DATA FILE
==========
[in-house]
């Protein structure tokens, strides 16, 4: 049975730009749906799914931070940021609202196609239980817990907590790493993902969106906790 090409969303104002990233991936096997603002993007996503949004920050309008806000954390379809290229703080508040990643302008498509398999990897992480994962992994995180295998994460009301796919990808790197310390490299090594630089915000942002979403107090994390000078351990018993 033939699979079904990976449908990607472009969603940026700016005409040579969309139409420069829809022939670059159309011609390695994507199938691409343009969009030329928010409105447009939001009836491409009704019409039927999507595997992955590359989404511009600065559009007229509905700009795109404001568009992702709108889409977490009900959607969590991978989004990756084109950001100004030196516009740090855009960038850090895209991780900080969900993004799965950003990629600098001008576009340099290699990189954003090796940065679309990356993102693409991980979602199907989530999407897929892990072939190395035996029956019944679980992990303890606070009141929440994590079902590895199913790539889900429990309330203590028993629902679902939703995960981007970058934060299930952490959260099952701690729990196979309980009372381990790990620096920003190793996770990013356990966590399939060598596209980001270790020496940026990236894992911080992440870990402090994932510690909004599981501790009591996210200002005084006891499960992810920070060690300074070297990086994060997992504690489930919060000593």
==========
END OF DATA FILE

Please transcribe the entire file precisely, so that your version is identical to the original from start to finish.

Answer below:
[in-house]
């Protein structure tokens, strides 16, 4: 049975730009749906799914931070940021609202196609239980817990907590790493993902969106906790 090409969303104002990233991936096997603002993007996503949004920050309008806000954390379809290229703080508040990643302008498509398999990897992480994962992994995180295998994460009301796919990808790197310390490299090594630089915000942002979403107090994390000078351990018993 033939699979079904990976449908990607472009969603940026700016005409040579969309139409420069829809022939670059159309011609390695994507199938691409343009969009030329928010409105447009939001009836491409009704019409039927999507595997992955590359989404511009600065559009007229509905700009795109404001568009992702709108889409977490009900959607969590991978989004990756084109950001100004030196516009740090855009960038850090895209991780900080969900993004799965950003990629600098001008576009340099290699990189954003090796940065679309990356993102693409991980979602199907989530999407897929892990072939190395035996029956019944679980992990303890606070009141929440994590079902590895199913790539889900429990309330203590028993629902679902939703995960981007970058934060299930952490959260099952701690729990196979309980009372381990790990620096920003190793996770990013356990966590399939060598596209980001270790020496940026990236894992911080992440870990402090994932510690909004599981501790009591996210200002005084006891499960992810920070060690300074070297990086994060997992504690489930919060000593």